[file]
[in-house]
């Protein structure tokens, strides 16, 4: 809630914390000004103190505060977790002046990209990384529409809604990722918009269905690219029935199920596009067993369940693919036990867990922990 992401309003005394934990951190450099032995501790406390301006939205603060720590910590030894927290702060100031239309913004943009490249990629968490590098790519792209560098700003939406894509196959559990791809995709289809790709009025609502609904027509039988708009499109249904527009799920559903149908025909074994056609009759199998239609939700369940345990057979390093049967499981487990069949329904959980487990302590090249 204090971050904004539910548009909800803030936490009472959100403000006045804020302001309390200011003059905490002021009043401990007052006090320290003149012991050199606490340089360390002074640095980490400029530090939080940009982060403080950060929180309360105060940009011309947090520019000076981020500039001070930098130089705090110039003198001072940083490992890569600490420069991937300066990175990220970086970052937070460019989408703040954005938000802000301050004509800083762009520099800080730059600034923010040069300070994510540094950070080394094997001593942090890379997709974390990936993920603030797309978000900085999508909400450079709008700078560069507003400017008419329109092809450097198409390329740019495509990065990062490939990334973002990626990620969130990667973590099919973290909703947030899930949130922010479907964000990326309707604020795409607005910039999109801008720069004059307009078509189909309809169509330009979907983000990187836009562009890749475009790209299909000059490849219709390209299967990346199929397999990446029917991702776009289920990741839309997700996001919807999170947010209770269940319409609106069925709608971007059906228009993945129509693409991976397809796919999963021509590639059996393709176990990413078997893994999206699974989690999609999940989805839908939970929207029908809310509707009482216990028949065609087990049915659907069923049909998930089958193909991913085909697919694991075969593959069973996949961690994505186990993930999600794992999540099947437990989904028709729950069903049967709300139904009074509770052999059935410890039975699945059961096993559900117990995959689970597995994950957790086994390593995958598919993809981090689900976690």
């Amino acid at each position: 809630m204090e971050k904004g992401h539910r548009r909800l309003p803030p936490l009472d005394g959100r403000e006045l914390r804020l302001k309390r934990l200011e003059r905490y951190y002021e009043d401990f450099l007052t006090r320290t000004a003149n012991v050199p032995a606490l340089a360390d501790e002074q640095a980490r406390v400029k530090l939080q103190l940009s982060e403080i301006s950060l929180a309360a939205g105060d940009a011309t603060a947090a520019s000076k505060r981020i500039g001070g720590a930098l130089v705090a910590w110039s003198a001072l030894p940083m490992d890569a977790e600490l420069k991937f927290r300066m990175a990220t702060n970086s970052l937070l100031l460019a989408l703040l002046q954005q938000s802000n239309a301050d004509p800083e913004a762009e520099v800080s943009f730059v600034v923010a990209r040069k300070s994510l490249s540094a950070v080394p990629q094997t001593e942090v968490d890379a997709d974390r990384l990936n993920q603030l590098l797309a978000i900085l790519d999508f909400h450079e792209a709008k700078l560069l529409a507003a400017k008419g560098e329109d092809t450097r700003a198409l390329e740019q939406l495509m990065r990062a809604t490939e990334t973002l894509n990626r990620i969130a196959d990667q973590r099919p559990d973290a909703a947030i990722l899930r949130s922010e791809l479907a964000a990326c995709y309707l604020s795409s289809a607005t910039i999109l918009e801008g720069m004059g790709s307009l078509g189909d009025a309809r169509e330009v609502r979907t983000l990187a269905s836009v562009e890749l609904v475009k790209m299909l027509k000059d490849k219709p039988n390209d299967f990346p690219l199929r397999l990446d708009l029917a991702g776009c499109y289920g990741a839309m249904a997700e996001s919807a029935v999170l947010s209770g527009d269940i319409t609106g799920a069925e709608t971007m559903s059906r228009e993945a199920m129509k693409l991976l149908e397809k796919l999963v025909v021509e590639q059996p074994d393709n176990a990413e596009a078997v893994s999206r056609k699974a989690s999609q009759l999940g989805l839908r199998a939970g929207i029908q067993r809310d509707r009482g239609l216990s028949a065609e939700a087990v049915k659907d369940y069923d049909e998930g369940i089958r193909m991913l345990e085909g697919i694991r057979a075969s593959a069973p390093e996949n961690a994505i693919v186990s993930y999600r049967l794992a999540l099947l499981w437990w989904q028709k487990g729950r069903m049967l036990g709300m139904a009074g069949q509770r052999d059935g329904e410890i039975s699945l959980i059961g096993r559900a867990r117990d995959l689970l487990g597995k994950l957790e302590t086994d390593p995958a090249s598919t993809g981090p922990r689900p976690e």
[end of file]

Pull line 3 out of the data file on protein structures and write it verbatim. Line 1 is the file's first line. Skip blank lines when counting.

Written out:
């Amino acid at each position: 809630m204090e971050k904004g992401h539910r548009r909800l309003p803030p936490l009472d005394g959100r403000e006045l914390r804020l302001k309390r934990l200011e003059r905490y951190y002021e009043d401990f450099l007052t006090r320290t000004a003149n012991v050199p032995a606490l340089a360390d501790e002074q640095a980490r406390v400029k530090l939080q103190l940009s982060e403080i301006s950060l929180a309360a939205g105060d940009a011309t603060a947090a520019s000076k505060r981020i500039g001070g720590a930098l130089v705090a910590w110039s003198a001072l030894p940083m490992d890569a977790e600490l420069k991937f927290r300066m990175a990220t702060n970086s970052l937070l100031l460019a989408l703040l002046q954005q938000s802000n239309a301050d004509p800083e913004a762009e520099v800080s943009f730059v600034v923010a990209r040069k300070s994510l490249s540094a950070v080394p990629q094997t001593e942090v968490d890379a997709d974390r990384l990936n993920q603030l590098l797309a978000i900085l790519d999508f909400h450079e792209a709008k700078l560069l529409a507003a400017k008419g560098e329109d092809t450097r700003a198409l390329e740019q939406l495509m990065r990062a809604t490939e990334t973002l894509n990626r990620i969130a196959d990667q973590r099919p559990d973290a909703a947030i990722l899930r949130s922010e791809l479907a964000a990326c995709y309707l604020s795409s289809a607005t910039i999109l918009e801008g720069m004059g790709s307009l078509g189909d009025a309809r169509e330009v609502r979907t983000l990187a269905s836009v562009e890749l609904v475009k790209m299909l027509k000059d490849k219709p039988n390209d299967f990346p690219l199929r397999l990446d708009l029917a991702g776009c499109y289920g990741a839309m249904a997700e996001s919807a029935v999170l947010s209770g527009d269940i319409t609106g799920a069925e709608t971007m559903s059906r228009e993945a199920m129509k693409l991976l149908e397809k796919l999963v025909v021509e590639q059996p074994d393709n176990a990413e596009a078997v893994s999206r056609k699974a989690s999609q009759l999940g989805l839908r199998a939970g929207i029908q067993r809310d509707r009482g239609l216990s028949a065609e939700a087990v049915k659907d369940y069923d049909e998930g369940i089958r193909m991913l345990e085909g697919i694991r057979a075969s593959a069973p390093e996949n961690a994505i693919v186990s993930y999600r049967l794992a999540l099947l499981w437990w989904q028709k487990g729950r069903m049967l036990g709300m139904a009074g069949q509770r052999d059935g329904e410890i039975s699945l959980i059961g096993r559900a867990r117990d995959l689970l487990g597995k994950l957790e302590t086994d390593p995958a090249s598919t993809g981090p922990r689900p976690e």